Reflections on Pavarotti by Daniele Godor

Luciano Pavarotti is the best known tenor of our time. He is the only tenor who has more than one solo album among the top 100 in the list of the most sold classical records of the 20th century: he is claimed to have sold 100 million records or more, and only Herbert von Karajan and Georg Solti were able to exceed Pavarotti in this regard. Pavarotti has recorded an enormous amount of complete operas in the studio, his repertoire went from Idomeneo to Otello and the Pavarotti followers love every recording likewise. Pavarotti, who mainly recorded for Decca, was an industry within the recording industry, a star with a whole staff of secretaries, pianists, advisors, managers and fans, a king with a court. Pavarotti was soon called "the tenor of the century", a title which originally was given to Enrico Caruso, another tenor who became famous around the world by selling a great amount of records.

Reference: Lebrecht, Norman: The life and death of classical music. Anchor 2007.

Pavarotti's influence on opera can, like in the case of Caruso, not be underrated. Caruso's way of singing, his expression, his technique, meant a revolution to the dominating belcanto style of his time. Italian verismo, a branch of Wagnerian expressionism, overtook the leading role of belcanto opera at the turn of the century, and Caruso became its most popular performer. The sound of Caruso expressed more reality than the florid style of belcanto; the vocal delivery was dominated by a chesty, manly sound and characterized by a well rounded vocal range of two octaves with a consistent sound from bottom to top. Belcanto singers used to have command of a similar or larger vocal range, but their lower and middle register was not as chesty as the one Caruso used; their high and highest notes were, just as the middle register, distinguished by a strong mix of chest and head voice which provided the agility needed for the florid style. Often, the upper register was so dominated by the head voice that its sound seemed disconnected to the middle and lower register: the singer had literally two voices. With Wagner, the orchestration became thicker, and the orchestras became larger. The orchestral accompaniment left the usual thin pizzicato behind and went over to broad strokes which the singers had to compete with – a development which can be observed in a nutshell in Verdi's Otello: the accompaniment to "Ora e per sempre" is written in the old style where only the voice carries the melody, whereas the orchestra plays a role almost as important as the singers in "Sì, pel ciel". The orchestra is not only accompanying, it participates and competes in Wagnerian style: a heavy sound carpet which went over the powers of a usual belcanto tenor. The same applies to the operas of Puccini, Mascagni, Franchetti, Ponchielli, Respighi and so on.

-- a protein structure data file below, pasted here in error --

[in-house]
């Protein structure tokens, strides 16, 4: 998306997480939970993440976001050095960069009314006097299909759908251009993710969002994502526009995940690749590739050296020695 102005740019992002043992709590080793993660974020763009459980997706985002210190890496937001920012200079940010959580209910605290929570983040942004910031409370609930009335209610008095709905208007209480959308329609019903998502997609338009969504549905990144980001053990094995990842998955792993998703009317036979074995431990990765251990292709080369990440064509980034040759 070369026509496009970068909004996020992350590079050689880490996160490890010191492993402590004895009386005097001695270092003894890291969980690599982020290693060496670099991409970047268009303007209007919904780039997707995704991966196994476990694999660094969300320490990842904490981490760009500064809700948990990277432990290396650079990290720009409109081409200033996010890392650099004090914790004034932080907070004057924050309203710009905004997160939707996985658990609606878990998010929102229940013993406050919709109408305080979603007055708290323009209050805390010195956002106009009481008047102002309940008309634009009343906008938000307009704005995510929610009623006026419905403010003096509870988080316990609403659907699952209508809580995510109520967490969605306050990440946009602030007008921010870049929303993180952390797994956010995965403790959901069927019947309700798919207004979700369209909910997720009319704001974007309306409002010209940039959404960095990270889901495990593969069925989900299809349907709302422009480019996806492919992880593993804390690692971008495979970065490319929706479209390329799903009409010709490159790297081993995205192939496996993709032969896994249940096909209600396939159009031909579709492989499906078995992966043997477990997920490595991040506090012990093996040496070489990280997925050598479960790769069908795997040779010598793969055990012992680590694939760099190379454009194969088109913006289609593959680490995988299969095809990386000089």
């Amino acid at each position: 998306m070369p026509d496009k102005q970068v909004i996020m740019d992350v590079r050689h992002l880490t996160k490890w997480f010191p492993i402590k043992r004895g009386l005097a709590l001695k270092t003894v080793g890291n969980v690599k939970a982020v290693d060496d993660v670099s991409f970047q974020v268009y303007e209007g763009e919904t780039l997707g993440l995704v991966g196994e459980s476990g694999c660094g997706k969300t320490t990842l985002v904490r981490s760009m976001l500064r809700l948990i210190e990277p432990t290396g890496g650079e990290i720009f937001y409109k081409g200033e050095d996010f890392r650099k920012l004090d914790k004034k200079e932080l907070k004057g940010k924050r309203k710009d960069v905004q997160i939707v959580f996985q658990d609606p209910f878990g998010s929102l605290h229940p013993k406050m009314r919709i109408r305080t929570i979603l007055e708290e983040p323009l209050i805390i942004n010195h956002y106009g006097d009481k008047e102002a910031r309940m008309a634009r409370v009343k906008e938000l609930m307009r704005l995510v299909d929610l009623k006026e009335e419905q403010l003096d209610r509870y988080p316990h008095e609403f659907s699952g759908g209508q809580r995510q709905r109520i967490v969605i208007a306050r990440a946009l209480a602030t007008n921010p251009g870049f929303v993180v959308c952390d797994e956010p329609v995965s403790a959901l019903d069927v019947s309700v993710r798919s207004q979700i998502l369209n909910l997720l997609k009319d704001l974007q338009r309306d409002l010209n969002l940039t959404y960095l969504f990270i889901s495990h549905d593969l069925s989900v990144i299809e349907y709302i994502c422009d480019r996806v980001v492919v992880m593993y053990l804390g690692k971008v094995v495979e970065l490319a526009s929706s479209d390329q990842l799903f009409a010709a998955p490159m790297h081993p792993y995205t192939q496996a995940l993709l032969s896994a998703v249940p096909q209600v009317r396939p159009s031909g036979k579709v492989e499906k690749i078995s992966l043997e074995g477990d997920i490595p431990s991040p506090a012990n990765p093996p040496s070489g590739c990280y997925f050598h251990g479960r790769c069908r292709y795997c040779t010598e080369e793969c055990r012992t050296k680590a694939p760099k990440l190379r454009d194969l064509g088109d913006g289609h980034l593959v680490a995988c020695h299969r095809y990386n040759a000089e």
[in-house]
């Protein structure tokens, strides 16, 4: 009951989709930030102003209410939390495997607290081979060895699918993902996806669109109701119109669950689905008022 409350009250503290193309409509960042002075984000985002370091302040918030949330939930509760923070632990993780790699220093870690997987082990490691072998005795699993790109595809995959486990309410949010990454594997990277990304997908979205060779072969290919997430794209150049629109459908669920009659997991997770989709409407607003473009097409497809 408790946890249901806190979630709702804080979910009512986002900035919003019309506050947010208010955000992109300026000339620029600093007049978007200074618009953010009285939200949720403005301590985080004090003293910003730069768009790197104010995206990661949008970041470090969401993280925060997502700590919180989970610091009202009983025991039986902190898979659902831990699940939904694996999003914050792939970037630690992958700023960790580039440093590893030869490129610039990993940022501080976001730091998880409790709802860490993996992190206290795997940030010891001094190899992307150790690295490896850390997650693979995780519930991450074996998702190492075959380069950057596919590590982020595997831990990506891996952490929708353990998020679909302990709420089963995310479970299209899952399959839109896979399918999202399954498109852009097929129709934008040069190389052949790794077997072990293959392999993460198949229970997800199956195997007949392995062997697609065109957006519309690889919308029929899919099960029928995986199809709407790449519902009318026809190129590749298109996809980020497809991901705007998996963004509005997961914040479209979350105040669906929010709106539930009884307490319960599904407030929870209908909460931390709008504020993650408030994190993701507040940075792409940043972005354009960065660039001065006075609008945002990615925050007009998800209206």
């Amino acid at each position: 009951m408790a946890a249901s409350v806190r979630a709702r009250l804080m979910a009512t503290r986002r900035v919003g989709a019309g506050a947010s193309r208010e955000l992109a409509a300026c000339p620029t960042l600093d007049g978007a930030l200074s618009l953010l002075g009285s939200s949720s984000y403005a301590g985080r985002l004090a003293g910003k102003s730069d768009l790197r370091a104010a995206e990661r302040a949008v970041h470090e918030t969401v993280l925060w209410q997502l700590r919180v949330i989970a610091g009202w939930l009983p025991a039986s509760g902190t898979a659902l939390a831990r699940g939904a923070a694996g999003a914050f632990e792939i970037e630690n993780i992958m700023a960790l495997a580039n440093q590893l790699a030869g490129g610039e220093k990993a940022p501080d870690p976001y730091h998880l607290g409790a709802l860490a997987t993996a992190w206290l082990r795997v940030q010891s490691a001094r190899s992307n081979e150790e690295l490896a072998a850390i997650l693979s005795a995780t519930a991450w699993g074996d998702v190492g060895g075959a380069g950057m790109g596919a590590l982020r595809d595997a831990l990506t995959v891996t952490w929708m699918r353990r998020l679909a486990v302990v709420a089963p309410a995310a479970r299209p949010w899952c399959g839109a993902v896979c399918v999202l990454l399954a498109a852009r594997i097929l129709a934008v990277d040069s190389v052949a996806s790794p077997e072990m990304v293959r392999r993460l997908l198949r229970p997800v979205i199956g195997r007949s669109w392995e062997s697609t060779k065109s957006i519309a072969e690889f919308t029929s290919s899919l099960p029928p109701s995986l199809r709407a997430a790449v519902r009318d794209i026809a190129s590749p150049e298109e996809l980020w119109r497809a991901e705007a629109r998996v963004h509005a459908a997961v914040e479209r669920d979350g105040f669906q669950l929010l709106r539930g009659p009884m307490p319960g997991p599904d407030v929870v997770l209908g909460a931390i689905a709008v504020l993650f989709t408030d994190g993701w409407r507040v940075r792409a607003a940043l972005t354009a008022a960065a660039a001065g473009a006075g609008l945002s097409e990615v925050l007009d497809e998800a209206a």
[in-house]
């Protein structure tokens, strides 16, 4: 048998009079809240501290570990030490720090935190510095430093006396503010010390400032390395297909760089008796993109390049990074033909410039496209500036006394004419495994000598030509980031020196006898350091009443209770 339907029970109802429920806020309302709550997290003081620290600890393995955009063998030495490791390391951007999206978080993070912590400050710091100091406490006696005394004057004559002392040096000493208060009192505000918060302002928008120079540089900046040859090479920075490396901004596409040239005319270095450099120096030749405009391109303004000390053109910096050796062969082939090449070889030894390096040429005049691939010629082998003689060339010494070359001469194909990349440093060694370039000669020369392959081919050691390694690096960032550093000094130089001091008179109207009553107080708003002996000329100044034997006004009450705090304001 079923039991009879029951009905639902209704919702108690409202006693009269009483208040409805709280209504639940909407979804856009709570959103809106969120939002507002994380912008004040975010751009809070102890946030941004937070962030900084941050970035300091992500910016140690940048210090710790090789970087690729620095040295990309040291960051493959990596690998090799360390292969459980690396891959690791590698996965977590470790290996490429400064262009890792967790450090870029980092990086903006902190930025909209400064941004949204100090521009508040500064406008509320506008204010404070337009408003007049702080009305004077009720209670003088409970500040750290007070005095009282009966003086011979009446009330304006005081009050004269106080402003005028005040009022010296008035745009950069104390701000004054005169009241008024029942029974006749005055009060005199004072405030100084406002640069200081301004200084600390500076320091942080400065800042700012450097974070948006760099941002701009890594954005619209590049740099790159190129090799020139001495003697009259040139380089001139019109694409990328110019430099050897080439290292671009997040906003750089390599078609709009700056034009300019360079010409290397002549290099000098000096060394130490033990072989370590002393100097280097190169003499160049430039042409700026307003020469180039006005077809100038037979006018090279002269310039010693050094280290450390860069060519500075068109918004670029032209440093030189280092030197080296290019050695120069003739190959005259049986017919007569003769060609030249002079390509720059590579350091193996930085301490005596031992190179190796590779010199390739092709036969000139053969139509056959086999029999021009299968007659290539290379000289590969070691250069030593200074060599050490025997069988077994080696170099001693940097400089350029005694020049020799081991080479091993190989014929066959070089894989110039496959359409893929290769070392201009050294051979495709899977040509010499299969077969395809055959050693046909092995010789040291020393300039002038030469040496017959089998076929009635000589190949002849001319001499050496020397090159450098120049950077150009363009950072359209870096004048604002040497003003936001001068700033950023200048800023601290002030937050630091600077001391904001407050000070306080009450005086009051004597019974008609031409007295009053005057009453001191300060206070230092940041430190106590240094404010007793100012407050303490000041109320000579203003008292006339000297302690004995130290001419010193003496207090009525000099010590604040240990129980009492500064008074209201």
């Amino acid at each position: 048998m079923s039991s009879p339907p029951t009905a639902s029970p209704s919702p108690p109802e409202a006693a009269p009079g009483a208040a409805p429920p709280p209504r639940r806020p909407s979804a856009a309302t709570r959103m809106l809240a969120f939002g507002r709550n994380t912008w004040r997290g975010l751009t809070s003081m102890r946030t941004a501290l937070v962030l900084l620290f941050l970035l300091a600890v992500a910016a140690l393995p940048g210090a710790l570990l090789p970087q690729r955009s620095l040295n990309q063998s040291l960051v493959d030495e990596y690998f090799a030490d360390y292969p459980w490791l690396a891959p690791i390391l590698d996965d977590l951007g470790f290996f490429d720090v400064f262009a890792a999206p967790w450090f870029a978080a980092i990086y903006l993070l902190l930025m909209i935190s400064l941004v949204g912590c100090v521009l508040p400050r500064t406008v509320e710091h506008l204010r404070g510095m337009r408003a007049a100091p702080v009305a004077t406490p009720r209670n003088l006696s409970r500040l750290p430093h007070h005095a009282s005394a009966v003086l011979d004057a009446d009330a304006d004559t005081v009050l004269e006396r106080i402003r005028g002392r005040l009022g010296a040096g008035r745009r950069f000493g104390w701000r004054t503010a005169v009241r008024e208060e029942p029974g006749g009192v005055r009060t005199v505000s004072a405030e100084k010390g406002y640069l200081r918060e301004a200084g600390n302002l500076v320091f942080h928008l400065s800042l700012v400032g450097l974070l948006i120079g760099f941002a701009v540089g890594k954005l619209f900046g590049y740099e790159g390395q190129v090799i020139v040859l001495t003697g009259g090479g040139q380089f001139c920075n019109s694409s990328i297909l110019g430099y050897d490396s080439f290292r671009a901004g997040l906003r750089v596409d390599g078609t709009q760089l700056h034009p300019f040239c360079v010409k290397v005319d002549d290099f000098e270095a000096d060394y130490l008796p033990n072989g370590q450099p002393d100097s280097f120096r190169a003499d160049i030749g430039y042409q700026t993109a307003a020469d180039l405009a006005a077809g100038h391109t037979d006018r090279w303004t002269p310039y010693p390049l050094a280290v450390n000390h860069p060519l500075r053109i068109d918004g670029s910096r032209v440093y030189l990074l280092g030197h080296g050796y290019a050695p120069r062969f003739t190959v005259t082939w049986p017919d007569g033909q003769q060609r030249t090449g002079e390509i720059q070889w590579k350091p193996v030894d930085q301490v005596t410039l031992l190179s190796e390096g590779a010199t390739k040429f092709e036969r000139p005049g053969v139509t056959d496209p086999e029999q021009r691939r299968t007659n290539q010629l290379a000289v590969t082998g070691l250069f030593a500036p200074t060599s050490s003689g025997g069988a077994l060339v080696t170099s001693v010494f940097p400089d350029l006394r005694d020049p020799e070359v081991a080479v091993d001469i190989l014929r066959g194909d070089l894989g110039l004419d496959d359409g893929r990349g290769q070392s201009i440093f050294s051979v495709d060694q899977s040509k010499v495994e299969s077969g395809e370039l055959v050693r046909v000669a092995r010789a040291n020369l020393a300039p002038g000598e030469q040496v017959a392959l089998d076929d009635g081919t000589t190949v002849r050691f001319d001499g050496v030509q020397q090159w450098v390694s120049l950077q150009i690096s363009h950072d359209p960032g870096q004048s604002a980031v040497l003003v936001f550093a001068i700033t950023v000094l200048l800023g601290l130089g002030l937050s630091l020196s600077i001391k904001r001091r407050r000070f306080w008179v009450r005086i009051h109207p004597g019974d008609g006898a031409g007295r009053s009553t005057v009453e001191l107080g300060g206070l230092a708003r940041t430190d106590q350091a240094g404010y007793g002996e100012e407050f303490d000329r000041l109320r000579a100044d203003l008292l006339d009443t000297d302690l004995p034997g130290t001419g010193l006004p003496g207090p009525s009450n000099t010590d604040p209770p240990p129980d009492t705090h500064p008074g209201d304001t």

Wagner also introduced a use of the tenor voice unknown to belcanto. It is well known that the emergence of sprechgesang (as opposed to the Italian cantabile) can be traced back to Wagner. But another fact is almost as important for the development of singing: Wagner, who was very fond of the baritone voice, exploited the tenor's middle and lower register like nobody else before him. Tenors had to have a voice of dark quality if they wanted to fill the middle and lower register with the sound Wagner had required. In addition, those low notes had to have the power to cut through the orchestra which asks for strong material, as lower frequencies do not have the same penetrating power as high frequencies. The tenor required by Wagner had to have full command of the low and middle register, plus powerful high notes. It goes without saying that these notes had to be as well-rounded and dark-sounding as the lowest ones – Wagner did not only put a big orchestra in the way, but his male roles are normally heroes, men with swords who could not deliver high notes that were suited for the Barber of Seville. The heldentenor was born.